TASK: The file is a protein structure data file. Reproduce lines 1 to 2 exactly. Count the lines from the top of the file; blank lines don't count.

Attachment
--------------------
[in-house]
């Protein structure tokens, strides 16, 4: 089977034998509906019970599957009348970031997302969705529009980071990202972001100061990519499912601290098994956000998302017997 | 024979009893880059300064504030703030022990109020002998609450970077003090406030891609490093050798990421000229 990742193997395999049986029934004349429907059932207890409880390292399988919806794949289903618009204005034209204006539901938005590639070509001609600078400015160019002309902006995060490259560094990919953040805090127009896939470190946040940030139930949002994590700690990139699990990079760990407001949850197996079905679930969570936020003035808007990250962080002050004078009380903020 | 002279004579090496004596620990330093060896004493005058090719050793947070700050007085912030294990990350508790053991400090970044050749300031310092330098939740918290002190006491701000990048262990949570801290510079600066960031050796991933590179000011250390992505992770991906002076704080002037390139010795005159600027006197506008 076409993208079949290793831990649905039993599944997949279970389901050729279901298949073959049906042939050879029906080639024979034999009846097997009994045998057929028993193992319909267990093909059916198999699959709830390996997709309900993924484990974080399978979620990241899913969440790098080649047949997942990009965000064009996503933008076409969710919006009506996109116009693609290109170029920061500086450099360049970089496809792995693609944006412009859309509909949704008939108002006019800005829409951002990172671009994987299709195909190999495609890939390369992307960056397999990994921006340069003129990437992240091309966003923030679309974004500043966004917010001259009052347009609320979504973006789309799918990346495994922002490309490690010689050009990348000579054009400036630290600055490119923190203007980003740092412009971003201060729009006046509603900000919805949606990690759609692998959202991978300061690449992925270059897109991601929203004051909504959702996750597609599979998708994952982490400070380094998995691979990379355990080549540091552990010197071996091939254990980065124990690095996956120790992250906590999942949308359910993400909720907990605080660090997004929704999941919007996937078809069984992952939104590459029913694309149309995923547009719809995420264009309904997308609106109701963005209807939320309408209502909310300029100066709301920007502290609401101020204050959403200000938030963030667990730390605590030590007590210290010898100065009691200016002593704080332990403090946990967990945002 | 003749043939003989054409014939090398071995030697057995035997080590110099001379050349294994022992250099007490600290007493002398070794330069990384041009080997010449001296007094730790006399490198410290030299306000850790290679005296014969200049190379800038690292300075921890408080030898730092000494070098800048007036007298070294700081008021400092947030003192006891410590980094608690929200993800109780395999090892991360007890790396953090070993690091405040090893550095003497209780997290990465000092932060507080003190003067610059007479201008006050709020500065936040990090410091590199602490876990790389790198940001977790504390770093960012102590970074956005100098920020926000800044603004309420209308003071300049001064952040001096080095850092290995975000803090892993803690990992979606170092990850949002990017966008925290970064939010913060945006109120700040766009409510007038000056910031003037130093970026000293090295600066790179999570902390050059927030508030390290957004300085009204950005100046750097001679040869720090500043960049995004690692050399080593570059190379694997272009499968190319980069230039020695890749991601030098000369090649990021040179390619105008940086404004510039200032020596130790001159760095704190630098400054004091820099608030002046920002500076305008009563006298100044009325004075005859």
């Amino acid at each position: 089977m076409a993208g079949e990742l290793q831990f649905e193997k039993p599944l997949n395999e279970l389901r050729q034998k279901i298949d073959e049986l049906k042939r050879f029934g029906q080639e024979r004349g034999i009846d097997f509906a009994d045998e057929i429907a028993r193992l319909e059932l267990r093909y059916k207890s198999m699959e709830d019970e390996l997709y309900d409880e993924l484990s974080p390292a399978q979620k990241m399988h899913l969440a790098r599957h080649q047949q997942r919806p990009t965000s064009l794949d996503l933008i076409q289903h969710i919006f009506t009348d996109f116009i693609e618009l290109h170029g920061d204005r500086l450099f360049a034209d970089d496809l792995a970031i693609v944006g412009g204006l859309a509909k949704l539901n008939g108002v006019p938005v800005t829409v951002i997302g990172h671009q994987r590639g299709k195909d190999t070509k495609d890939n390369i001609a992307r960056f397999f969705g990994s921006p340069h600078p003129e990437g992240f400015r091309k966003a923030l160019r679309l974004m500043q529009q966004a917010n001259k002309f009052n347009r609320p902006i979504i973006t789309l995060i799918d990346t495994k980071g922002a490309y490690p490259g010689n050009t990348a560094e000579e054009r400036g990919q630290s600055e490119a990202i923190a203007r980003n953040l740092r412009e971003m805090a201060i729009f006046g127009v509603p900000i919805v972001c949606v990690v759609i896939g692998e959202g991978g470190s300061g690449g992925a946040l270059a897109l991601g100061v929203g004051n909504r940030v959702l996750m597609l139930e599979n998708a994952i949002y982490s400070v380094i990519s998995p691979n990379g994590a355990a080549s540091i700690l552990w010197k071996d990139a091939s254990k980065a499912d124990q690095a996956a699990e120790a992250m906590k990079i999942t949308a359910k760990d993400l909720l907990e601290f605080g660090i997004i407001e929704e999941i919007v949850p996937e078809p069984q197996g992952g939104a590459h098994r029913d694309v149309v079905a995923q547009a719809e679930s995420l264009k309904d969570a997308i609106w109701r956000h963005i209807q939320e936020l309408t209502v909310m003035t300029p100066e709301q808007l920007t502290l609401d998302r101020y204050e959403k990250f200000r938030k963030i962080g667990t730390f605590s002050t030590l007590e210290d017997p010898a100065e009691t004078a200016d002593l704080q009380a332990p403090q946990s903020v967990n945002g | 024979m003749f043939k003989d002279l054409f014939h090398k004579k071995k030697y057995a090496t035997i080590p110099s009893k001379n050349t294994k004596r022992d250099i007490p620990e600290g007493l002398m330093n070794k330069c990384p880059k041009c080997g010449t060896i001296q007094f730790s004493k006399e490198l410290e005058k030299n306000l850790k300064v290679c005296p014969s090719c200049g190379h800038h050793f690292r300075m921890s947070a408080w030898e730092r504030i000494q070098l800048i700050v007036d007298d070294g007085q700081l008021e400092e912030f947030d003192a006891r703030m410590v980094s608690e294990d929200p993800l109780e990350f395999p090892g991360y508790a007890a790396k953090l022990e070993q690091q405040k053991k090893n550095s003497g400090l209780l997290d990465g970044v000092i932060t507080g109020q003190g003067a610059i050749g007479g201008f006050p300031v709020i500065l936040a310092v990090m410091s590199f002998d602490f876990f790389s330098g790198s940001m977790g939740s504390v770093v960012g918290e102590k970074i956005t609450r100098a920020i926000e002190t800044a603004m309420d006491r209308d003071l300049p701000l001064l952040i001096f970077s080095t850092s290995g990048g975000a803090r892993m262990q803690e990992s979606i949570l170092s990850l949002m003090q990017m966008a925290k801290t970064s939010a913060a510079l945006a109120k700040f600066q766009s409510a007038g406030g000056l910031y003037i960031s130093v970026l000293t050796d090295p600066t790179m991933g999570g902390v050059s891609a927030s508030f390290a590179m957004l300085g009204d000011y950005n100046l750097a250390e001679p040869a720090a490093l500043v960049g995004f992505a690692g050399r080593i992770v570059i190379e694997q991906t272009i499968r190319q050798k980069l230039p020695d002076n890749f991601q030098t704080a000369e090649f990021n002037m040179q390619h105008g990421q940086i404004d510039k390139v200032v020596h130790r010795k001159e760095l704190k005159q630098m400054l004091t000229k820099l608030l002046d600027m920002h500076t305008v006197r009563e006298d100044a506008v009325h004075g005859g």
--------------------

[in-house]
């Protein structure tokens, strides 16, 4: 089977034998509906019970599957009348970031997302969705529009980071990202972001100061990519499912601290098994956000998302017997 | 024979009893880059300064504030703030022990109020002998609450970077003090406030891609490093050798990421000229 990742193997395999049986029934004349429907059932207890409880390292399988919806794949289903618009204005034209204006539901938005590639070509001609600078400015160019002309902006995060490259560094990919953040805090127009896939470190946040940030139930949002994590700690990139699990990079760990407001949850197996079905679930969570936020003035808007990250962080002050004078009380903020 | 002279004579090496004596620990330093060896004493005058090719050793947070700050007085912030294990990350508790053991400090970044050749300031310092330098939740918290002190006491701000990048262990949570801290510079600066960031050796991933590179000011250390992505992770991906002076704080002037390139010795005159600027006197506008 076409993208079949290793831990649905039993599944997949279970389901050729279901298949073959049906042939050879029906080639024979034999009846097997009994045998057929028993193992319909267990093909059916198999699959709830390996997709309900993924484990974080399978979620990241899913969440790098080649047949997942990009965000064009996503933008076409969710919006009506996109116009693609290109170029920061500086450099360049970089496809792995693609944006412009859309509909949704008939108002006019800005829409951002990172671009994987299709195909190999495609890939390369992307960056397999990994921006340069003129990437992240091309966003923030679309974004500043966004917010001259009052347009609320979504973006789309799918990346495994922002490309490690010689050009990348000579054009400036630290600055490119923190203007980003740092412009971003201060729009006046509603900000919805949606990690759609692998959202991978300061690449992925270059897109991601929203004051909504959702996750597609599979998708994952982490400070380094998995691979990379355990080549540091552990010197071996091939254990980065124990690095996956120790992250906590999942949308359910993400909720907990605080660090997004929704999941919007996937078809069984992952939104590459029913694309149309995923547009719809995420264009309904997308609106109701963005209807939320309408209502909310300029100066709301920007502290609401101020204050959403200000938030963030667990730390605590030590007590210290010898100065009691200016002593704080332990403090946990967990945002 | 003749043939003989054409014939090398071995030697057995035997080590110099001379050349294994022992250099007490600290007493002398070794330069990384041009080997010449001296007094730790006399490198410290030299306000850790290679005296014969200049190379800038690292300075921890408080030898730092000494070098800048007036007298070294700081008021400092947030003192006891410590980094608690929200993800109780395999090892991360007890790396953090070993690091405040090893550095003497209780997290990465000092932060507080003190003067610059007479201008006050709020500065936040990090410091590199602490876990790389790198940001977790504390770093960012102590970074956005100098920020926000800044603004309420209308003071300049001064952040001096080095850092290995975000803090892993803690990992979606170092990850949002990017966008925290970064939010913060945006109120700040766009409510007038000056910031003037130093970026000293090295600066790179999570902390050059927030508030390290957004300085009204950005100046750097001679040869720090500043960049995004690692050399080593570059190379694997272009499968190319980069230039020695890749991601030098000369090649990021040179390619105008940086404004510039200032020596130790001159760095704190630098400054004091820099608030002046920002500076305008009563006298100044009325004075005859």